2020-21: SKA St. Petersburg (KHL), Stockton Heat (AHL)
Draft: 2018 (CGY), seventh round (198th overall)

Let’s get it out of the way: Dmitry Zavgorodniy has zero goals and one assist in 21 games this season. The jump from the QMJHL to the AHL can be a big one but, even still, Zavgorodniy’s past production indicates he should be capable of providing Stockton with more offense.

In an admittedly small sample size at the professional level, Zavgorodniy has already made strides and has increasingly looked like the relentless scoring threat he was in Rimouski. Zavgorodniy is coming off a game against Laval on Tuesday where he was arguably Stockton’s best player, earning his way up to the top line and showing terrific chemistry with Matthew Phillips.

Phillips represents a big upgrade on some of Zavgorodniy’s other linemates with the Heat. The 20-year-old rookie has spent most of the year playing in an unfamiliar role on his team’s third and fourth lines. At 5’10” and 180 pounds, Zavgorodniy’s profile more closely resembles that of a typical skilled top-six winger than it does a bottom-six two-way player.

Zavgorodniy hasn’t been anywhere near as bad as his stat-line might suggest, although he needs to start shooting the puck more often. He’s gotten plenty of good opportunities to get on the board and he finally broke through with a helper on Tuesday. If he remains on Stockton’s top line with Phillips, he’ll likely start producing with more regularity.

11. Martin Pospisil
Left-handed centre, age 21
2020-21: HC Kosice (Extraliga), Stockton Heat (AHL)
Draft: 2018 (CGY), fourth round (105th overall)

Martin Pospisil was a joy to watch in his 14 games with the Heat this season. He was engaged on every shift he played and bested his offensive production from last year in 12 fewer contests.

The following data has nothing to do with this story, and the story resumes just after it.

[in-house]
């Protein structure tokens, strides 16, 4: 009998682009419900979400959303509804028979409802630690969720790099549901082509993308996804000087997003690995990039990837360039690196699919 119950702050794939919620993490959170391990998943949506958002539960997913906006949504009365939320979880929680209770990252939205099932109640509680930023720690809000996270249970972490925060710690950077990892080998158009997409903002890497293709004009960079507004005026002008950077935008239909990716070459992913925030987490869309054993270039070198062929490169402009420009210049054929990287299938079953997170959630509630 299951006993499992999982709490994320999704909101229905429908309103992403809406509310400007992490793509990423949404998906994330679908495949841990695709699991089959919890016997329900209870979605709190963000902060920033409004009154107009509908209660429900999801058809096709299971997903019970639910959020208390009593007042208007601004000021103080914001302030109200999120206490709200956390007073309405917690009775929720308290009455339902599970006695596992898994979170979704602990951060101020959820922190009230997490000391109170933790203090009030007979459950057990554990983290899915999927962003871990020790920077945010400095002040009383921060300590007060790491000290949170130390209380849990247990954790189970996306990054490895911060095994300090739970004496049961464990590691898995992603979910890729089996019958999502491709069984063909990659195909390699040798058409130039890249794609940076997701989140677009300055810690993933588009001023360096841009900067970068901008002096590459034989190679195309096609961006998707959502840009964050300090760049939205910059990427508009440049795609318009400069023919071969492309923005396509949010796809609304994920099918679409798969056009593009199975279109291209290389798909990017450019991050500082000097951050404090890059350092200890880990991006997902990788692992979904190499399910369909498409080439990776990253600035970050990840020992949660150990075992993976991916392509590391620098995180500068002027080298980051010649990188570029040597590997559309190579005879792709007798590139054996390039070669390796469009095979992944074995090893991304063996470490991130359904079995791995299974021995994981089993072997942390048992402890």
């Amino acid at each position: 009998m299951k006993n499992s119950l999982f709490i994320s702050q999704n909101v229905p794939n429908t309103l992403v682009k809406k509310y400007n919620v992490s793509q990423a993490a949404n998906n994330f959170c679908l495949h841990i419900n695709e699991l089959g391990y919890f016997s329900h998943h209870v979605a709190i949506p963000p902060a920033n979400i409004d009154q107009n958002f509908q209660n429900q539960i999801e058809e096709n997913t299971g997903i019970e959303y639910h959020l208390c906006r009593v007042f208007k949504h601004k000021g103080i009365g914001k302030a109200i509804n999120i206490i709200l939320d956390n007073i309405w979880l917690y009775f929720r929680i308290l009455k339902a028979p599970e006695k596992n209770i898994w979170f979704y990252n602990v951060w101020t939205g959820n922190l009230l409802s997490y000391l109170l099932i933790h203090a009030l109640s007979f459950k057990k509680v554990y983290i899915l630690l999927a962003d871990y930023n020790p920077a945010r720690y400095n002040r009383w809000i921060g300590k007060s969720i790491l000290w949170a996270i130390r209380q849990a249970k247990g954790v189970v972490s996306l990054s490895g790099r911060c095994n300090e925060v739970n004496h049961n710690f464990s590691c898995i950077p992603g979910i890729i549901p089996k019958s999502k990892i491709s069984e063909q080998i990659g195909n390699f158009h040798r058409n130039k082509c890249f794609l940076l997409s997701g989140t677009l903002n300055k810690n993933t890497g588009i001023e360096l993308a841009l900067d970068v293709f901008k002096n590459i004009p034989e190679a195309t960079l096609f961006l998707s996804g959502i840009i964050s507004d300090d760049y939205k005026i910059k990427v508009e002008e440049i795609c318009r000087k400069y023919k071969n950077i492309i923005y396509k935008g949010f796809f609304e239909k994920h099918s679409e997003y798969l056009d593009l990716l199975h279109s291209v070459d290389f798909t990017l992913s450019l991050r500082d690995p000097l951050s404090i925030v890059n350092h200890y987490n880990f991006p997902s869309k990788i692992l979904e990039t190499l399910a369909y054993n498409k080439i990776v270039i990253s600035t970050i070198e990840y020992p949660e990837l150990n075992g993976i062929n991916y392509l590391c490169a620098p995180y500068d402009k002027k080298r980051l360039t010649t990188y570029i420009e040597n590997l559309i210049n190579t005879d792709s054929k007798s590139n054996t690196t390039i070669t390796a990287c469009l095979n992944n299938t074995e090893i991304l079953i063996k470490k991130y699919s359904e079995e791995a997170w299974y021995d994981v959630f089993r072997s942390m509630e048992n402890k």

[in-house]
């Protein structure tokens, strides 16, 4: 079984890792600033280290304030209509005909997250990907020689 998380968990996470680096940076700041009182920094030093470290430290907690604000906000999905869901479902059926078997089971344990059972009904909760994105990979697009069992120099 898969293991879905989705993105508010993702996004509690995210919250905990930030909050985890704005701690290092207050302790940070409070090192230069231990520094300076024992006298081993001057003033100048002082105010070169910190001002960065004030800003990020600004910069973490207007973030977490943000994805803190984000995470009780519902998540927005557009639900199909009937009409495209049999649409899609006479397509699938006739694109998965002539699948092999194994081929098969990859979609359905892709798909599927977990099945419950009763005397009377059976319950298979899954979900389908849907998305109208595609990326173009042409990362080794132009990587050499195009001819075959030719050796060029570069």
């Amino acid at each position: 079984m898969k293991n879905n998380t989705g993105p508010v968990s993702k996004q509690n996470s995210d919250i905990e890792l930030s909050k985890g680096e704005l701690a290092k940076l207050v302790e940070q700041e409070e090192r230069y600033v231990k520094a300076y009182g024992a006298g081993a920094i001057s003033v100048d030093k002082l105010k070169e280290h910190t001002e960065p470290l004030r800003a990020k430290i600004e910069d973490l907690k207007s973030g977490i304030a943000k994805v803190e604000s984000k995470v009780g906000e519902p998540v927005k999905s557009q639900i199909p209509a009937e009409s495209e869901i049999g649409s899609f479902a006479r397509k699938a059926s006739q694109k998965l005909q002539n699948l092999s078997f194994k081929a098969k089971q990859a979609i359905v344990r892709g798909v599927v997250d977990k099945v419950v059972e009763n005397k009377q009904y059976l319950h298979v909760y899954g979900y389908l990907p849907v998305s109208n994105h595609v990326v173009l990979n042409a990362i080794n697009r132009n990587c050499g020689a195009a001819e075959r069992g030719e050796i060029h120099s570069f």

On Mar. 21, Pospisil suffered a torn left MCL and MPFL as a result of a knee-on-knee collision with Laval forward Yannick Veilleux. He underwent shoulder surgery later that week to address a nagging issue, ending his season. Pospisil is one of the toughest players in the AHL and will surely put up a good fight in his recovery.

The Flames entered the 2018 Entry Draft without picks in the first, second, and third rounds. They made up for it, somewhat, with three selections in the fourth round: Pospisil was the first. After being drafted, he returned to the USHL and scored 63 points (16 goals, 47 assists) in 44 games with the Sioux City Musketeers before turning professional with the Heat in 2019-20.

Pospisil missed nearly three months of playing time in his rookie season after being knocked out in a fight with Colby Cave on Oct. 19, 2019. He returned the following January and ended the year on a high note, scoring his first three AHL goals and adding four assists in his last seven games.

Prior to his injury, the Heat primarily used Pospisil as their third-line centre and gave him plenty of power play time. Pospisil scored three of his five goals this season on the man-advantage and routinely set up shop in front of the opposing goaltender. He’s capable of playing both at centre and on the wing and, regardless of his position, he never shies away from inserting himself directly into the middle of a scrum. His skating is also improving.

At this point, Pospisil needs to come back and play as much as possible. The Flames don’t currently have another prospect quite like him.


10. Adam Ruzicka
Left-handed centre, age 21
2020-21: Stockton Heat
Draft: 2017 (CGY), fourth round (109th overall)

Adam Ruzicka currently leads the Heat with 10 goals and 19 points in 22 games. Why, then, does he rank so low on this list?

It’s nothing personal against him. Win or lose, he’s always a joy to interview after a game. Ruzicka’s placement has less to do with any of his own shortcomings and is more a result of the players ahead of him having exhibited greater potential upside.